Pediatric Annals

Frontiers in Pediatric Surgery: Introduction

Anthony Shaw, MD

Abstract

In the 1940s and 1950s a small band of pioneer surgeons along with fellow trailblazers in pediatrics, anesthesia, and radiology opened up an exciting new medical frontier resulting in the salvage of thousands of young victims of congenital malformation and neoplastic disease. At the conclusion of my own residency in New York City's Babies Hospital 20 years ago, pediatrie surgery was still a frontier specialty in that many of our goals still lay in unchartered wilderness. To give just a few examples:

* Most children with malignant neoplasms died within a year of diagnosis;

* Babies who could not breathe on their own or who required prolonged nutritional support following operative correction of life-threatening congenital anomalies such as tracheoesophageal fistula or duodenal atresia died. Placing a postoperative baby on a ventilator was essentially a gesture of premortem futility;

* Kidneys transplanted from non-twin donors usually lasted only a few weeks;

* Reattachment of a traumatically amputated extremity was viewed by many skeptics as a surgical stunt not likely to be widely duplicated, especially in infants and young children whose tiny vessels defied current techniques of anastomosis;

* Operations on the heart were experimental with high mortality and innumerable complications related to the new technologies;

* Children with chronic ulcerative colitis usually suffered years of debilitating disease complicated by dwarfism, malnutrition, anemia, colon cancer and toxic megacolon rather than be subjected to a leaking, foul smelling ileostomy.

In each of these areas the progress over the past 20 years has been gratifying. Successful repair of most lifethreatening congenital malformations is routine in the hands of skilled pediatrie surgeons with survival of even tiny prematures enhanced by the technologies of ventilatory and nutritional support. Advances in immunology have contributed to the success of kidney transplantation, while technical refinements in the art of microsurgery have permitted functional restoration of traumatically amputated digits and limbs. Improvements in ileostomy construction and placement and in appliance materials have raised the quality of Ufe for ileostomates and encouraged earlier referral for colectomy. The outlook for many children with malignant tumors such as embryonal rhabdomyosarcoma and Hodgkin's disease is relatively bright.

These great accomplishments have shaped a new frontier, beyond which lies the hope of salvaging those severely afflicted infants and children for whom the tools and techniques of the past are not enough. In the following pages, a group of my colleagues - frontiersmen all - chart the exciting developments in their clinics and laboratories which hold the promise of converting hope to reality.…

In the 1940s and 1950s a small band of pioneer surgeons along with fellow trailblazers in pediatrics, anesthesia, and radiology opened up an exciting new medical frontier resulting in the salvage of thousands of young victims of congenital malformation and neoplastic disease. At the conclusion of my own residency in New York City's Babies Hospital 20 years ago, pediatrie surgery was still a frontier specialty in that many of our goals still lay in unchartered wilderness. To give just a few examples:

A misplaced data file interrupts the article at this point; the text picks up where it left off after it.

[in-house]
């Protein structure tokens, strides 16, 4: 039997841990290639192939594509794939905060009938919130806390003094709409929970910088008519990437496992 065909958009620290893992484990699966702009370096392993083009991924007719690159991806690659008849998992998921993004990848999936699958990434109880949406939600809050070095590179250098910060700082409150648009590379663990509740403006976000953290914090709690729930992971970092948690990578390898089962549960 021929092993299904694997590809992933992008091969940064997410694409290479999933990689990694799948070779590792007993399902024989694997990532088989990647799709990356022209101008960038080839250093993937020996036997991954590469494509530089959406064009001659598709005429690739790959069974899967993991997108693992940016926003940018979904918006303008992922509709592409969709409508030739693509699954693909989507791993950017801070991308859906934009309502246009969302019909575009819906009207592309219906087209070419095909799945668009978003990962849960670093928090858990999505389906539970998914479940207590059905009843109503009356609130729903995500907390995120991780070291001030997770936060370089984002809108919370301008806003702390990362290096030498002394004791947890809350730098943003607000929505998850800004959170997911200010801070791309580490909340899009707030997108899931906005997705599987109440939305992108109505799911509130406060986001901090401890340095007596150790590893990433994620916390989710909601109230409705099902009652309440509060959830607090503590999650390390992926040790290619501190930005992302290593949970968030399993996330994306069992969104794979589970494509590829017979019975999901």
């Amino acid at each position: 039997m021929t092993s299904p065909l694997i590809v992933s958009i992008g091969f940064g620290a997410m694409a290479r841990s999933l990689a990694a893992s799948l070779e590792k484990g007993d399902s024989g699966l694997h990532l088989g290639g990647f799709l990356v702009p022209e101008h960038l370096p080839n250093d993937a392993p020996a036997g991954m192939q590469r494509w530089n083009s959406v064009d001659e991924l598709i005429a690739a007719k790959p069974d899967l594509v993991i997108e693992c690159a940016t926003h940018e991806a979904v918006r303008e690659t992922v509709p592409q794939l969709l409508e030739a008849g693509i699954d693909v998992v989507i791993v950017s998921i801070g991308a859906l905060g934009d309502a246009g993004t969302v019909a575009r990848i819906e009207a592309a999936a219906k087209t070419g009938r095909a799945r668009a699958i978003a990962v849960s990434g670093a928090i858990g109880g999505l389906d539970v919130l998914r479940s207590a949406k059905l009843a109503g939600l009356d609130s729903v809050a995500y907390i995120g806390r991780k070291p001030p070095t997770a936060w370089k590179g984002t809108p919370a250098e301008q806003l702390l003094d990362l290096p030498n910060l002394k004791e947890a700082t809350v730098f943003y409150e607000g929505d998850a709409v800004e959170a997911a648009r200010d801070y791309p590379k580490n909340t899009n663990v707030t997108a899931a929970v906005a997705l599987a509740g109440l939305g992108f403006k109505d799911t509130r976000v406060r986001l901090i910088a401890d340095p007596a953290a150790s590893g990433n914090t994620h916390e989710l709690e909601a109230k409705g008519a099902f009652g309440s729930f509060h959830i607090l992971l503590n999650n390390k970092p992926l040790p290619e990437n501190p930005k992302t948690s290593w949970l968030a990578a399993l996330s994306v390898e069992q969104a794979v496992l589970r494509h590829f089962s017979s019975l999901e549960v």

* Most children with malignant neoplasms died within a year of diagnosis;

* Babies who could not breathe on their own or who required prolonged nutritional support following operative correction of life-threatening congenital anomalies such as tracheoesophageal fistula or duodenal atresia died. Placing a postoperative baby on a ventilator was essentially a gesture of premortem futility;

* Kidneys transplanted from non-twin donors usually lasted only a few weeks;

* Reattachment of a traumatically amputated extremity was viewed by many skeptics as a surgical stunt not likely to be widely duplicated, especially in infants and young children whose tiny vessels defied current techniques of anastomosis;

* Operations on the heart were experimental with high mortality and innumerable complications related to the new technologies;

* Children with chronic ulcerative colitis usually suffered years of debilitating disease complicated by dwarfism, malnutrition, anemia, colon cancer and toxic megacolon rather than be subjected to a leaking, foul smelling ileostomy.

In each of these areas the progress over the past 20 years has been gratifying. Successful repair of most lifethreatening congenital malformations is routine in the hands of skilled pediatrie surgeons with survival of even tiny prematures enhanced by the technologies of ventilatory and nutritional support. Advances in immunology have contributed to the success of kidney transplantation, while technical refinements in the art of microsurgery have permitted functional restoration of traumatically amputated digits and limbs. Improvements in ileostomy construction and placement and in appliance materials have raised the quality of Ufe for ileostomates and encouraged earlier referral for colectomy. The outlook for many children with malignant tumors such as embryonal rhabdomyosarcoma and Hodgkin's disease is relatively bright.

These great accomplishments have shaped a new frontier, beyond which lies the hope of salvaging those severely afflicted infants and children for whom the tools and techniques of the past are not enough. In the following pages, a group of my colleagues - frontiersmen all - chart the exciting developments in their clinics and laboratories which hold the promise of converting hope to reality.

10.3928/0090-4481-19821101-06

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